Book: The Strange Library, Haruki Murakami
The brainwave to find this book came about when I saw a slim book titled,
What I Talk About When I Talk About Running, a memoir by the author. It was in the bookshelf of a friend, and she mentioned that she likes the writing. I was inclined to get the memoir first, but I usually favor fiction over non-fiction and hence I am here with The Strange Library instead.
This was a birthday gift for someone who likes Japanese things, and also for the someone who perhaps may not sit down for a too long novel. The second part was true, it is a short book. But nothing in the story to mark it particularly Japanese. Well, there is sea urchin and mackerel and sesame seeds mentioned in a meal, but other than that the story could be set anywhere. (Not that people elsewhere don’t eat these things, but ahem, I was assuming these ingredients altogether form a part of Japan’s cuisine.) But in the way of intriguing stories, The Strange Library is an excellent one.
Perhaps I was drawn to the book as it says ‘library’ on the cover, and I will take libraries of any kind anytime. So, the young man (boy?) goes off to a public library to read. And thus ensues an adventure.
I read somewhere that this is a book for young people too. As in maybe as a young adult fiction. There are macabre happenings, that I (being slightly of a squeamish variety) quickly read through.
I found, for a change, given that I am highly preoccupied by life now, that the story offers a high level of visualisation. In parts because of all the artwork that is present in the book’s pages, that straight away illustrate elements in the narrative. With that clutch, it is neigh impossible to not imagine what is happening ourselves while reading it.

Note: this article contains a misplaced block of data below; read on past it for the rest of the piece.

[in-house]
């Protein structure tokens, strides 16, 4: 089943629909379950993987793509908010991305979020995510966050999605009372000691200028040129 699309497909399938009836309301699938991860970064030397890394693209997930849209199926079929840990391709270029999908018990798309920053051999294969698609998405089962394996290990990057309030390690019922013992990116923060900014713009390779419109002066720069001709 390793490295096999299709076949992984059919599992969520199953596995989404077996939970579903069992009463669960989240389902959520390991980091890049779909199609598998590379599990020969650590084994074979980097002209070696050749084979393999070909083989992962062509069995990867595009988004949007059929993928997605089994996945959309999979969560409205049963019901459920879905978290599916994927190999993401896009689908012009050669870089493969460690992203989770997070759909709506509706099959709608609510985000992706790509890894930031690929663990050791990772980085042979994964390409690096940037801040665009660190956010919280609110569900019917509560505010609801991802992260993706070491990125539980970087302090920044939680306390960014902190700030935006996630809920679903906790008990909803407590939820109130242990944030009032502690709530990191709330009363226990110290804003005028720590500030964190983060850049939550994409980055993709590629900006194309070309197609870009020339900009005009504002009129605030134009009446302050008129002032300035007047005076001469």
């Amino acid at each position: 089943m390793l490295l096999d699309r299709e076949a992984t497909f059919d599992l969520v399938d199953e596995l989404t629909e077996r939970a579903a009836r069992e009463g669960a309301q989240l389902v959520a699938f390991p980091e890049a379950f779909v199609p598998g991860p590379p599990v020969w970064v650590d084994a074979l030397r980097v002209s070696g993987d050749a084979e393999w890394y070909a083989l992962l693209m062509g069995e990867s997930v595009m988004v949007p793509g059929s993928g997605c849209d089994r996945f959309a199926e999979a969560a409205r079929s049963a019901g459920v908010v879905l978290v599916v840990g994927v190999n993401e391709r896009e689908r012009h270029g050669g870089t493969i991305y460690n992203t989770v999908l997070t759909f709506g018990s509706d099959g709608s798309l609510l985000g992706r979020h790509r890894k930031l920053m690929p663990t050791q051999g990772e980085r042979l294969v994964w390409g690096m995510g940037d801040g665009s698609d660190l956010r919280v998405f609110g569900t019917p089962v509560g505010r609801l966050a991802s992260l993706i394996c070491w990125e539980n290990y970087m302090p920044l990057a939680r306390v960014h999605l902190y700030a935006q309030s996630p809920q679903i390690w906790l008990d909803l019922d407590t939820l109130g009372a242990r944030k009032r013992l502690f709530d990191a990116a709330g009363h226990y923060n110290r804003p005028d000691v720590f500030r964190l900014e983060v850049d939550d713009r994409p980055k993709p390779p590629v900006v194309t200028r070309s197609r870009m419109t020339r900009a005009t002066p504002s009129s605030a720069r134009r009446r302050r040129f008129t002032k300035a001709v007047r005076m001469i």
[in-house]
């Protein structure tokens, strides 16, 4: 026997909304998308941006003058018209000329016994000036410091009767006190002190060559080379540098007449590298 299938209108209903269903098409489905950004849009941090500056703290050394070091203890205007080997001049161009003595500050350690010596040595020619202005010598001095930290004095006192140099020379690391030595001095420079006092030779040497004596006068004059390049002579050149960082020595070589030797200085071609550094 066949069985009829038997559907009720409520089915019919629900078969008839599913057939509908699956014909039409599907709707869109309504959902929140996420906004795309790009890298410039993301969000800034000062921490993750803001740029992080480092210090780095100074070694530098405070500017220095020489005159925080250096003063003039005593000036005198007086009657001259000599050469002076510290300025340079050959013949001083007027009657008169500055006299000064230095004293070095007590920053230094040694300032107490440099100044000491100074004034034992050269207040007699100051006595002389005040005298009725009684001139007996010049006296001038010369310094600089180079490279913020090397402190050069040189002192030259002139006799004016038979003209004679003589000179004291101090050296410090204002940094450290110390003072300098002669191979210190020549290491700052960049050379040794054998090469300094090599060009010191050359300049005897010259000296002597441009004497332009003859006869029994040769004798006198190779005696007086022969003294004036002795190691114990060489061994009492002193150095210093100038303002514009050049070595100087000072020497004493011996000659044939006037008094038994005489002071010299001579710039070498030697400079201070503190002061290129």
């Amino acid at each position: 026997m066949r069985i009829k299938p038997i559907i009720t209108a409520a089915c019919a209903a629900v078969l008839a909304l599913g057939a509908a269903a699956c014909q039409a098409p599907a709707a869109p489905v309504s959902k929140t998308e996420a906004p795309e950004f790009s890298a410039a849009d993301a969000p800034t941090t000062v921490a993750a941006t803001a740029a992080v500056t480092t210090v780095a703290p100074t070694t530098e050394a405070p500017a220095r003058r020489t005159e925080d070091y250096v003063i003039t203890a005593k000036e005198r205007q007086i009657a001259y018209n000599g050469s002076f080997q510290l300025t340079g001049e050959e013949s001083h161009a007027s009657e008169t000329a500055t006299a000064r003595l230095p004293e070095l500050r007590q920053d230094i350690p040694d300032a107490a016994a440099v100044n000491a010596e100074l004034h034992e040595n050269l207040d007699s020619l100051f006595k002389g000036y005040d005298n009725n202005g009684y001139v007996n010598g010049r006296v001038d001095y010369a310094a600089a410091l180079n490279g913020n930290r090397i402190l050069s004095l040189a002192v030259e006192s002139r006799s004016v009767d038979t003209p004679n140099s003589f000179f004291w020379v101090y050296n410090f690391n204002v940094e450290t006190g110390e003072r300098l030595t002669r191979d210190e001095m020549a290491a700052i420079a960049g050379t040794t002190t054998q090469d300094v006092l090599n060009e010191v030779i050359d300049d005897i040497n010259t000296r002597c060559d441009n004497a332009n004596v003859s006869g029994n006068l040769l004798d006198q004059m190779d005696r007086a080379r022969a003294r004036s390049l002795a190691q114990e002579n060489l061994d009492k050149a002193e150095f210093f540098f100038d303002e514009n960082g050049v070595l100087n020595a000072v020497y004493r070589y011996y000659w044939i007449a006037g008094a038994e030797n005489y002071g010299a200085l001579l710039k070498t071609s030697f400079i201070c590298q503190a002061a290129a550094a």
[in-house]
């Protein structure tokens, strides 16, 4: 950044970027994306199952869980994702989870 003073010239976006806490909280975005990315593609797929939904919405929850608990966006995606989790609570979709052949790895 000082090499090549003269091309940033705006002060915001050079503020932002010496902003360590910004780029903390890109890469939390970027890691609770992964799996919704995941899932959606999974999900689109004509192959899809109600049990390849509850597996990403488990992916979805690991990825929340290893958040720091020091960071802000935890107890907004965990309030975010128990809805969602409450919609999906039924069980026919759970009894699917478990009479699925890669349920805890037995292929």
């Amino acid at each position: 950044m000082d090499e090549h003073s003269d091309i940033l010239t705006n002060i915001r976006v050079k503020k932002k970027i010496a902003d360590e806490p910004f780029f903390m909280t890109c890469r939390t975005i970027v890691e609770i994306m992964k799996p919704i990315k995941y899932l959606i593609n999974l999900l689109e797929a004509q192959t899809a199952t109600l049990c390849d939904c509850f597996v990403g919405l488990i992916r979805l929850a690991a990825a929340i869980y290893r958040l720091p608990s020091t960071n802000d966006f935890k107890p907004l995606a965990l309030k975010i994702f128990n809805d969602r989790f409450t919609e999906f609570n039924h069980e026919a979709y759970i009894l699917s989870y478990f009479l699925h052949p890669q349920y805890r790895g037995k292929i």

Hence I found myself visualising the action as I read the book in two short sittings, a few days apart, interrupted otherwise by the business of living. So even now, the strange library and its inhabitants are visible to me. The many steps the boy takes inside it, descriptions of rooms and people, the light or the lack of it as we go through the doors.
Oh yes! The actual physical book! It is full of illustrations as I noted above, these draw your eye to the important pauses in the story. Then the cover. This book has been published with different covers and artwork in various countries. One has a picture of a library card on the cover. The other one, that I got, has an cover that looks like an envelope, and you could use leaves of these as a bookmark. And the typeface used looks just like a typewriter print. I am sure those who are obsessed with the physical form of books would find a lot to delight here.
Did I say anything about the story yet? So the boy comes into a library, and many strange things happen. There is some moral tale here, but the book finished so quickly, and the action was so fast-paced that I had no time to ponder. By the end of it all you are so well relieved to have reached the end, that you had no time to stop and contemplate what you went through.
I paused only when I read the short postscript of sorts in the last page. Then I realised that there are deeper issues at work behind all the storytelling, and even metaphorical allusions to locking away of knowledge, etc, but that is after you are done with the action packed story.